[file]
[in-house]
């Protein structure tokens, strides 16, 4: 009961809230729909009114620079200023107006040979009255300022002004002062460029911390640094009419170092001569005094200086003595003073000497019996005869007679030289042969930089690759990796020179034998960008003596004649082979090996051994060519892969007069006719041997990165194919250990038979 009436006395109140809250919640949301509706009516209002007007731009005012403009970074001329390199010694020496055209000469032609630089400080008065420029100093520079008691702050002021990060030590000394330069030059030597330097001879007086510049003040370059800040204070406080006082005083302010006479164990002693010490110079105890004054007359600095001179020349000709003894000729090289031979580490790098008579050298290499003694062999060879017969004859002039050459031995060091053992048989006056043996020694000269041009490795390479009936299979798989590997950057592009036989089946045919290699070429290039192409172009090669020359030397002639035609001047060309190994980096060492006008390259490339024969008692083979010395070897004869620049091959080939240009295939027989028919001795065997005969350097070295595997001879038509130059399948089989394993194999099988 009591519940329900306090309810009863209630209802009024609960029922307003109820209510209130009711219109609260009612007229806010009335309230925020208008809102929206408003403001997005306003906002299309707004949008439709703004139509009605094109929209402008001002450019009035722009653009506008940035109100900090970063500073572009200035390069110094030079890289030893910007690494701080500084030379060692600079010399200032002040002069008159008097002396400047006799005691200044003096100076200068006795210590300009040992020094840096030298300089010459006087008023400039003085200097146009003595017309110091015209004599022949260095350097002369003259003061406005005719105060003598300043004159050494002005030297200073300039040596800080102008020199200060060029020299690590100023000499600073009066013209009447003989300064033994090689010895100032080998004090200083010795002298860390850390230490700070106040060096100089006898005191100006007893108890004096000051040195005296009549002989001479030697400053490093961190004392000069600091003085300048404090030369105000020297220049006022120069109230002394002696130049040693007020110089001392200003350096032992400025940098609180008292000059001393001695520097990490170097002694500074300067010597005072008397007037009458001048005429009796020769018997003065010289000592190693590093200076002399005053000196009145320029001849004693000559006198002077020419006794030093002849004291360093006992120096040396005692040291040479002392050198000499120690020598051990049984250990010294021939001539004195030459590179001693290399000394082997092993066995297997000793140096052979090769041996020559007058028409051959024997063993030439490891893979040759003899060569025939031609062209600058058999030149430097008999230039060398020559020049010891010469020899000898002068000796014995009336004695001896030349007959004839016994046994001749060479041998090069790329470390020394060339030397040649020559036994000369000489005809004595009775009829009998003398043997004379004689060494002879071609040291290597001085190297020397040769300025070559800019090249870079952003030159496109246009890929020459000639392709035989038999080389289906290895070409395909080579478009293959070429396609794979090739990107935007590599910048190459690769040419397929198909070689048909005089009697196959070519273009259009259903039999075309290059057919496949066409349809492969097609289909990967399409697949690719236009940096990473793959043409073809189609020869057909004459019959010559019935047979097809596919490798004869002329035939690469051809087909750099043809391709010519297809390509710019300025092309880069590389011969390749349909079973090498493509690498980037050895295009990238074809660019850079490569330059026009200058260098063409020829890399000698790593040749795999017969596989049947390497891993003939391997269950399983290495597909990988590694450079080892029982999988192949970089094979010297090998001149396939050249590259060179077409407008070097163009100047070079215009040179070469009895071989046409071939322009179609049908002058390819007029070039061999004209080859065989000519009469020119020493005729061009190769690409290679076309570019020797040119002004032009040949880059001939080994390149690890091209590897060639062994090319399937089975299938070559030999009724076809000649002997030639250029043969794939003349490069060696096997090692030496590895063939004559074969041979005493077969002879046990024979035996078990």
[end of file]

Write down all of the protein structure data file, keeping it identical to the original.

[in-house]
């Protein structure tokens, strides 16, 4: 009961809230729909009114620079200023107006040979009255300022002004002062460029911390640094009419170092001569005094200086003595003073000497019996005869007679030289042969930089690759990796020179034998960008003596004649082979090996051994060519892969007069006719041997990165194919250990038979 009436006395109140809250919640949301509706009516209002007007731009005012403009970074001329390199010694020496055209000469032609630089400080008065420029100093520079008691702050002021990060030590000394330069030059030597330097001879007086510049003040370059800040204070406080006082005083302010006479164990002693010490110079105890004054007359600095001179020349000709003894000729090289031979580490790098008579050298290499003694062999060879017969004859002039050459031995060091053992048989006056043996020694000269041009490795390479009936299979798989590997950057592009036989089946045919290699070429290039192409172009090669020359030397002639035609001047060309190994980096060492006008390259490339024969008692083979010395070897004869620049091959080939240009295939027989028919001795065997005969350097070295595997001879038509130059399948089989394993194999099988 009591519940329900306090309810009863209630209802009024609960029922307003109820209510209130009711219109609260009612007229806010009335309230925020208008809102929206408003403001997005306003906002299309707004949008439709703004139509009605094109929209402008001002450019009035722009653009506008940035109100900090970063500073572009200035390069110094030079890289030893910007690494701080500084030379060692600079010399200032002040002069008159008097002396400047006799005691200044003096100076200068006795210590300009040992020094840096030298300089010459006087008023400039003085200097146009003595017309110091015209004599022949260095350097002369003259003061406005005719105060003598300043004159050494002005030297200073300039040596800080102008020199200060060029020299690590100023000499600073009066013209009447003989300064033994090689010895100032080998004090200083010795002298860390850390230490700070106040060096100089006898005191100006007893108890004096000051040195005296009549002989001479030697400053490093961190004392000069600091003085300048404090030369105000020297220049006022120069109230002394002696130049040693007020110089001392200003350096032992400025940098609180008292000059001393001695520097990490170097002694500074300067010597005072008397007037009458001048005429009796020769018997003065010289000592190693590093200076002399005053000196009145320029001849004693000559006198002077020419006794030093002849004291360093006992120096040396005692040291040479002392050198000499120690020598051990049984250990010294021939001539004195030459590179001693290399000394082997092993066995297997000793140096052979090769041996020559007058028409051959024997063993030439490891893979040759003899060569025939031609062209600058058999030149430097008999230039060398020559020049010891010469020899000898002068000796014995009336004695001896030349007959004839016994046994001749060479041998090069790329470390020394060339030397040649020559036994000369000489005809004595009775009829009998003398043997004379004689060494002879071609040291290597001085190297020397040769300025070559800019090249870079952003030159496109246009890929020459000639392709035989038999080389289906290895070409395909080579478009293959070429396609794979090739990107935007590599910048190459690769040419397929198909070689048909005089009697196959070519273009259009259903039999075309290059057919496949066409349809492969097609289909990967399409697949690719236009940096990473793959043409073809189609020869057909004459019959010559019935047979097809596919490798004869002329035939690469051809087909750099043809391709010519297809390509710019300025092309880069590389011969390749349909079973090498493509690498980037050895295009990238074809660019850079490569330059026009200058260098063409020829890399000698790593040749795999017969596989049947390497891993003939391997269950399983290495597909990988590694450079080892029982999988192949970089094979010297090998001149396939050249590259060179077409407008070097163009100047070079215009040179070469009895071989046409071939322009179609049908002058390819007029070039061999004209080859065989000519009469020119020493005729061009190769690409290679076309570019020797040119002004032009040949880059001939080994390149690890091209590897060639062994090319399937089975299938070559030999009724076809000649002997030639250029043969794939003349490069060696096997090692030496590895063939004559074969041979005493077969002879046990024979035996078990």